It might be a bit soon to say, but Yellowstone could succeed Game of Thrones as the most ambitious, multilayered narrative on television. Debuting last night on Paramount Network, the epic Western tells a story of warring landowners and the competing powers within and related to each group. The premise is not so simplistic as proud-Montana-family versus ruthless-California-developer, or reservation versus ranching interests. As skillfully as any other title in recent memory, Yellowstone’s first episode establishes that the series has much a bigger story to explore, and it will surely be an adventure worth taking.
Despite inherent real-world boundaries, Yellowstone’s setting offers as much mystery and majesty as HBO’s epic fantasy; an impressive degree of worldbuilding comes through in every scene. Stunning, crystal-clear shots of Montana’s mountainous landscape remind audiences of the immeasurable prize at stake, and the show’s score reinforces the momentous nature of every player’s move.
Yellowstone centers primarily on the Dutton family, at least as much as Game of Thrones can be described as focusing on the Starks. Kevin Costner stars as the aging patriarch, John Dutton, as he strives to preserve the future of his ranch – one the size of Rhode Island, so we’re told – near Bozeman, Montana. With bitter enemies at every border, John looks to his four grown children and offers each of them wisdom they might need to hold the land intact.
Among the four younger Duttons played by Wes Bentley, Kelly Reilly, Luke Grimes, and Dave Annable, it remains unclear who possesses the necessary cunning to succeed their father if and when the need arises (in both dialogue and character dynamics, comparisons to Empire‘s inspiration, The Lion in Winter, would not be misplaced). Bentley’s character, Jamie, the second-oldest behind Annable’s kindly Lee, might seem the logical frontrunner, yet several clues hint that Jamie might harbor a secret behind his polished façade. As portrayed by Reilly, the only daughter in the Dutton clan, Beth, more than holds her own against her three brothers. Beth’s instincts appear far more astute than her siblings’, but she comports herself with entrenched detachment at best and outright contempt at worst, most noticeably when speaking to Jamie. Only the youngest, Kayce, brightens Beth’s mood, but he harbors his own longstanding resentment toward their father. Grimes shines in the role as the youngest brother, an anxious veteran married to a Native American woman (Kelsey Asbille) and living apart from his family on the reservation with their young son.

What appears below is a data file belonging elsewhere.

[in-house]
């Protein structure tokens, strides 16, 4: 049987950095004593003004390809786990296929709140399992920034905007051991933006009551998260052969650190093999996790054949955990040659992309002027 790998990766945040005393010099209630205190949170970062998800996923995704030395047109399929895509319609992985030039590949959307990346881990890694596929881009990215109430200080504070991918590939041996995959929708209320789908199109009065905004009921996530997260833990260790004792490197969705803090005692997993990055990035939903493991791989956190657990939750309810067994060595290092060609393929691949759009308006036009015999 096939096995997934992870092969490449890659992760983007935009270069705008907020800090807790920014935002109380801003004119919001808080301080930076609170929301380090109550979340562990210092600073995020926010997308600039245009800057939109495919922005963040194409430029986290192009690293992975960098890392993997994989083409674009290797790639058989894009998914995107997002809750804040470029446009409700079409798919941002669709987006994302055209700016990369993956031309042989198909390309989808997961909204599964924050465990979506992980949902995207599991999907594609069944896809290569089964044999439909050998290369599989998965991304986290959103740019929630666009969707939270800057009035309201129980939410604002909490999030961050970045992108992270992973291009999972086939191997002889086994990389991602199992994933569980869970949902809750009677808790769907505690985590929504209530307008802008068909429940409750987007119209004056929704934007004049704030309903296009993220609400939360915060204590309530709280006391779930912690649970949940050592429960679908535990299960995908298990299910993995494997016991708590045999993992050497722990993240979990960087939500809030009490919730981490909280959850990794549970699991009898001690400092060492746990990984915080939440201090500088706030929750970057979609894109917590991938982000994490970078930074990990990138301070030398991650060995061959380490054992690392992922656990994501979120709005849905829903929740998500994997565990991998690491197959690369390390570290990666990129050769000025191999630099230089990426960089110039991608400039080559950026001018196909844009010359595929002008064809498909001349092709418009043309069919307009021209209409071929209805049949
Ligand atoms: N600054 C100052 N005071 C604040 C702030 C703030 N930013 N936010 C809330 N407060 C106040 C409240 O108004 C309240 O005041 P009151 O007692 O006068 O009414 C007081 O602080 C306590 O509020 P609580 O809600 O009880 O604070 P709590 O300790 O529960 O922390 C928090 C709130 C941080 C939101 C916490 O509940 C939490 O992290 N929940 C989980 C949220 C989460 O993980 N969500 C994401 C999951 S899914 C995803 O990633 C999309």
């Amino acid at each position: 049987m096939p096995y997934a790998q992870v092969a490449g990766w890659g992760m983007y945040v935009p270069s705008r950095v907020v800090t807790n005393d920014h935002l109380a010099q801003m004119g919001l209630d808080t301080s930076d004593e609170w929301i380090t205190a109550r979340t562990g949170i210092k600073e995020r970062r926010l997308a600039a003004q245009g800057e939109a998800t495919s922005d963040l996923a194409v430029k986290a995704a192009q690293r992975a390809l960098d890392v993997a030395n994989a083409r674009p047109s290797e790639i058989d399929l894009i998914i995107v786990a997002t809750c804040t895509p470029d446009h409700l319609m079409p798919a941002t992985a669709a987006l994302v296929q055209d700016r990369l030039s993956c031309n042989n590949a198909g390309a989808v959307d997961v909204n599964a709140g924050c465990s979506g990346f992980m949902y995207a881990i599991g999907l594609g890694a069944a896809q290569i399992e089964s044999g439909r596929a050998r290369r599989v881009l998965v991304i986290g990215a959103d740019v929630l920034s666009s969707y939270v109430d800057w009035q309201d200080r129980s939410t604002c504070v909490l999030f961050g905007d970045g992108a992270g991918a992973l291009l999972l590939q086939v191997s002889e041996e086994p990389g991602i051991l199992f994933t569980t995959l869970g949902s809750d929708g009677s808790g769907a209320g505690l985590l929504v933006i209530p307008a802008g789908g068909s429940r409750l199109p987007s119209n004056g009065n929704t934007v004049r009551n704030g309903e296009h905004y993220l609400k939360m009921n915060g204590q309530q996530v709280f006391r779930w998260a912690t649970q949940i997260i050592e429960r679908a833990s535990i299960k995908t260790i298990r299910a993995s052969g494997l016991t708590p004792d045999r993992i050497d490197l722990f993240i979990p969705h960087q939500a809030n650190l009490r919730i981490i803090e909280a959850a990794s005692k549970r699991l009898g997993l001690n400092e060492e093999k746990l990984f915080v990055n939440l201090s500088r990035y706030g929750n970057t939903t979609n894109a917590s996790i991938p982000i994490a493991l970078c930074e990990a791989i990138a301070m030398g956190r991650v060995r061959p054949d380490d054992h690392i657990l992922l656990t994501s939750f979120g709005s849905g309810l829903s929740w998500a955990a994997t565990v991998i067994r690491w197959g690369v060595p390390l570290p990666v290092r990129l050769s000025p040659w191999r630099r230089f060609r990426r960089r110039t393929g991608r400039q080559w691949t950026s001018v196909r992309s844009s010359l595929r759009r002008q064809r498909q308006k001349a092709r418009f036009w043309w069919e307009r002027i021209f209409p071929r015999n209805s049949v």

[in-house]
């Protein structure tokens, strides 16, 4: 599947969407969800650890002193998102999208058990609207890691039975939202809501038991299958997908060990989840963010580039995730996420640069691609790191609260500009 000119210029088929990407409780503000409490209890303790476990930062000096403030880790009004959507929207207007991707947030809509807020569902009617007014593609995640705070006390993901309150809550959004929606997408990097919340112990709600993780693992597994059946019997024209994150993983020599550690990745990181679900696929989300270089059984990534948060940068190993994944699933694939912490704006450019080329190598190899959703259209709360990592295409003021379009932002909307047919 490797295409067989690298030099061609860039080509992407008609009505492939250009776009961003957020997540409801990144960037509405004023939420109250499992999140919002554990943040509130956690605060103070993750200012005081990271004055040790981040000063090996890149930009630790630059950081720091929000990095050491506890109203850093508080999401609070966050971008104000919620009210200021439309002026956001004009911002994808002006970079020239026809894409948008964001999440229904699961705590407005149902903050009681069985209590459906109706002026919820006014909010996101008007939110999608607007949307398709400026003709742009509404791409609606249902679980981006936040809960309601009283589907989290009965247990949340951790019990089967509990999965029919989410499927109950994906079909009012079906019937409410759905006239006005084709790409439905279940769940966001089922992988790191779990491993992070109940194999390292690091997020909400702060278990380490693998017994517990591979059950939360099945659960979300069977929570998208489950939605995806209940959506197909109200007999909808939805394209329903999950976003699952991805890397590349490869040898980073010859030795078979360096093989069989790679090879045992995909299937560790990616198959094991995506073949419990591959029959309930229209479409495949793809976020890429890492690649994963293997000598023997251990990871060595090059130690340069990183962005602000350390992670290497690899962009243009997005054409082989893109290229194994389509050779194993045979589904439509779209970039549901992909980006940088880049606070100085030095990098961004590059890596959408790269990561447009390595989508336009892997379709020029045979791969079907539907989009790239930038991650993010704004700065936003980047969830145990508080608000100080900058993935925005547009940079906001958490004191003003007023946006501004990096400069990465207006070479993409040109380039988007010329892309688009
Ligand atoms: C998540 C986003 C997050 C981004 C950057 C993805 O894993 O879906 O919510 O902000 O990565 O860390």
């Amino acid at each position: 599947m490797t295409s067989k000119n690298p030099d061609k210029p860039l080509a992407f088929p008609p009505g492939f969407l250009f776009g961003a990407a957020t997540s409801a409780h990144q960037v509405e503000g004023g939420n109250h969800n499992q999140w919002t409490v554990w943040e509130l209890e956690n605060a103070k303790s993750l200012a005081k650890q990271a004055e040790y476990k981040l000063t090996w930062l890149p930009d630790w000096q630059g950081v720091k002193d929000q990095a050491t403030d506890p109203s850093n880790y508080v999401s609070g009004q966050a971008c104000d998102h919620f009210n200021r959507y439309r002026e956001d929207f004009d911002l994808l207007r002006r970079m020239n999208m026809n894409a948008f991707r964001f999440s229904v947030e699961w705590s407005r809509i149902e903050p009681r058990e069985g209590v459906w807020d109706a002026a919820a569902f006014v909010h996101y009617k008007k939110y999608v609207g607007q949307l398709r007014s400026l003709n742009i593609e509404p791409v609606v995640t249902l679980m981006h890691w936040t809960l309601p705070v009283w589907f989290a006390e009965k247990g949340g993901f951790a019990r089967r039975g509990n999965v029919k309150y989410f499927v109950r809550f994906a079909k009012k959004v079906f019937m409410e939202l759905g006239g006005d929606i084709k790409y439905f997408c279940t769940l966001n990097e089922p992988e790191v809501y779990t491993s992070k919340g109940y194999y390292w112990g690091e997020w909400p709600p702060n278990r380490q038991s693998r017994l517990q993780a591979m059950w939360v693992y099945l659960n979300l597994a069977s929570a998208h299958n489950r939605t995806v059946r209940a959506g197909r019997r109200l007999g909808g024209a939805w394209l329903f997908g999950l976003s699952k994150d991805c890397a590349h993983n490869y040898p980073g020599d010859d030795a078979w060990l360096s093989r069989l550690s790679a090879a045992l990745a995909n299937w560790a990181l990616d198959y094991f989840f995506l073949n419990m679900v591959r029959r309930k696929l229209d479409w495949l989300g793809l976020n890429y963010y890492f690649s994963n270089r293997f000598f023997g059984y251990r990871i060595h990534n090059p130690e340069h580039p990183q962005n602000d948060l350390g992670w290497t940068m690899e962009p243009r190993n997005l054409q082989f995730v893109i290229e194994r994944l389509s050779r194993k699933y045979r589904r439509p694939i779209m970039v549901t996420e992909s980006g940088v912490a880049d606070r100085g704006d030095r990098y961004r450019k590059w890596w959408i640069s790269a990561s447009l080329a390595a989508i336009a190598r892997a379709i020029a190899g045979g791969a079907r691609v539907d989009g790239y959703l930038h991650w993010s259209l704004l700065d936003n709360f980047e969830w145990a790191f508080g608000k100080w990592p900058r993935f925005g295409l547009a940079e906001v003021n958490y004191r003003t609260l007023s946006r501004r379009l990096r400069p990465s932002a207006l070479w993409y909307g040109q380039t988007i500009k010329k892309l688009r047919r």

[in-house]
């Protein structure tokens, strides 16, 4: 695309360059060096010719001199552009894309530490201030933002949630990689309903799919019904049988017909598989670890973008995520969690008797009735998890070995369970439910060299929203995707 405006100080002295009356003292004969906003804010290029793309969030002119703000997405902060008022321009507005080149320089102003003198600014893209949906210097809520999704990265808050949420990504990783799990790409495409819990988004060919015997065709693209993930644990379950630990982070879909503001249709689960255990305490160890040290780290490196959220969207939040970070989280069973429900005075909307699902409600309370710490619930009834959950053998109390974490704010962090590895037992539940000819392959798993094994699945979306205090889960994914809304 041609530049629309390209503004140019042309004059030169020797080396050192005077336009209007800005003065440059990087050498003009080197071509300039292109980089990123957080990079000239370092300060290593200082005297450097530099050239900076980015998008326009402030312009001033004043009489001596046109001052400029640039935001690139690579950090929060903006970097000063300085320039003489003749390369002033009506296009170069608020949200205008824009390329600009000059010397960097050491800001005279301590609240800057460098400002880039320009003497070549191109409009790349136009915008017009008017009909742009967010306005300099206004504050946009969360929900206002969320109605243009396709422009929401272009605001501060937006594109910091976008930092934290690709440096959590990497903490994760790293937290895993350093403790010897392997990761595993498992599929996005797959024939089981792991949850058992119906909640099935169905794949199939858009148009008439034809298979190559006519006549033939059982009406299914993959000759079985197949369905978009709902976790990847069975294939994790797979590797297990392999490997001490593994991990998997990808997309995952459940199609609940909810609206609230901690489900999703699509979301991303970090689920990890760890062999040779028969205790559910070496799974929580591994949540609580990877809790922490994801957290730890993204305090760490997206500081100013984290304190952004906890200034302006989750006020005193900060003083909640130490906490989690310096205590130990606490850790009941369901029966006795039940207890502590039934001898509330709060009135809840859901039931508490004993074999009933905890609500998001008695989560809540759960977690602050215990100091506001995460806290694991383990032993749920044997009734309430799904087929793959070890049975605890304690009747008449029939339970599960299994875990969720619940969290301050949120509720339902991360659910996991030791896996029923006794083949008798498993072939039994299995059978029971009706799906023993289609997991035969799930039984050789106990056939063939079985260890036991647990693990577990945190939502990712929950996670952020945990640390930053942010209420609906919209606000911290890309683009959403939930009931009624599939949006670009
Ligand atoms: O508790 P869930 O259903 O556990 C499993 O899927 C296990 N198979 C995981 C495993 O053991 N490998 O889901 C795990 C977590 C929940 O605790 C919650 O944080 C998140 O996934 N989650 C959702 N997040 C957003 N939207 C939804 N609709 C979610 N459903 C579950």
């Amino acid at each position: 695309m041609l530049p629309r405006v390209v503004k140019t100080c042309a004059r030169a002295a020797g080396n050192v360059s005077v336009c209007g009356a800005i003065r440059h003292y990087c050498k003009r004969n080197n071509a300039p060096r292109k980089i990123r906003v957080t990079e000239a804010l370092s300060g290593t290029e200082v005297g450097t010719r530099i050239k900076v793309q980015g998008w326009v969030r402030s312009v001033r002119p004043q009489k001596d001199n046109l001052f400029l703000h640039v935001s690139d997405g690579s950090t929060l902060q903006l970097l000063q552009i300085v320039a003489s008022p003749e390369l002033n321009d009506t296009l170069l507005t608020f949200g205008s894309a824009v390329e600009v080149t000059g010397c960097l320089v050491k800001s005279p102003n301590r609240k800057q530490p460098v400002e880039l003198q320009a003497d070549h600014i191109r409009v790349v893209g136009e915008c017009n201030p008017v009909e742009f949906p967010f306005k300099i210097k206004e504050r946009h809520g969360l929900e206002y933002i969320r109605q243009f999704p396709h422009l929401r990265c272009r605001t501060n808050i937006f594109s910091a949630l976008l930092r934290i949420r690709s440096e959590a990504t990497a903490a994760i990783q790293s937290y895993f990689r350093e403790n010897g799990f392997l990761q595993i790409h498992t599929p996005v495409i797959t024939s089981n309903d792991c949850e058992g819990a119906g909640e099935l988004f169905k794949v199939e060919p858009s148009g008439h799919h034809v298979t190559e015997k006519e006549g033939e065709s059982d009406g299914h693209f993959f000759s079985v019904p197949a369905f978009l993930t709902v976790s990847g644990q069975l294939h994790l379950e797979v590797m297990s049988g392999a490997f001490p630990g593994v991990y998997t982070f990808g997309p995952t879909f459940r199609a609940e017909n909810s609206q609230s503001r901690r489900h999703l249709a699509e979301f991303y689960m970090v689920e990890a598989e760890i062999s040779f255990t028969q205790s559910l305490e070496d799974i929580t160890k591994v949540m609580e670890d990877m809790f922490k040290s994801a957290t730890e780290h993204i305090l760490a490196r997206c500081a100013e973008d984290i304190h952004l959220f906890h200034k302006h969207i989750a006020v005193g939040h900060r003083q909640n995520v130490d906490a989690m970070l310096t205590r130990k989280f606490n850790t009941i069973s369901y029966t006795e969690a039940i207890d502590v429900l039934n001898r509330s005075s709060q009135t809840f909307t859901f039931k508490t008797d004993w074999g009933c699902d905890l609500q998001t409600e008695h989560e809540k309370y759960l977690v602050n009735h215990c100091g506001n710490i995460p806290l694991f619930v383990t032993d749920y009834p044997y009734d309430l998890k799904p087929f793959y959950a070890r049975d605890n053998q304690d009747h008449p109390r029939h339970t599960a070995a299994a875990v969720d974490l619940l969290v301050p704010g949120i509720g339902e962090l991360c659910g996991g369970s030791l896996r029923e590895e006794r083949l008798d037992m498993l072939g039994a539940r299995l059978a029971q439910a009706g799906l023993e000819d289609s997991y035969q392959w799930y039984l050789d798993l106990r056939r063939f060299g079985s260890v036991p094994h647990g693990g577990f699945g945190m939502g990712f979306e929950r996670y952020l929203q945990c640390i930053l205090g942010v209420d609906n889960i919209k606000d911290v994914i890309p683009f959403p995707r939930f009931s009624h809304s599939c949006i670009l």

Leading the rival factions are Gil Birmingham as Thomas Rainwater, a new Chief intent on reclaiming a land that belonged to his people long before ranchers or developers arrived, and Danny Huston as a real estate tycoon whose construction vehicles bring chaos to the serene landscape, particularly in the show’s shocking opening scene. The two actors provide excellent foils to Costner, and the prospect of a backroom alliance between them looms large. Regrettably, this description hardly scratches at the story’s surface: befitting of Yellowstone‘s expansive setting, there is so much more at work in the first episode than can possibly be restated.
A dark drama that unfolds under a wide open sky, Yellowstone features a demanding list of characters and plots to follow, but with more than enough promise to justify weekly viewing. The premiere sets the stage for an inevitable showdown, and if future episodes continue to build tension as capably as the first, then this tale will be the most epic battle-series to watch, even without dragons.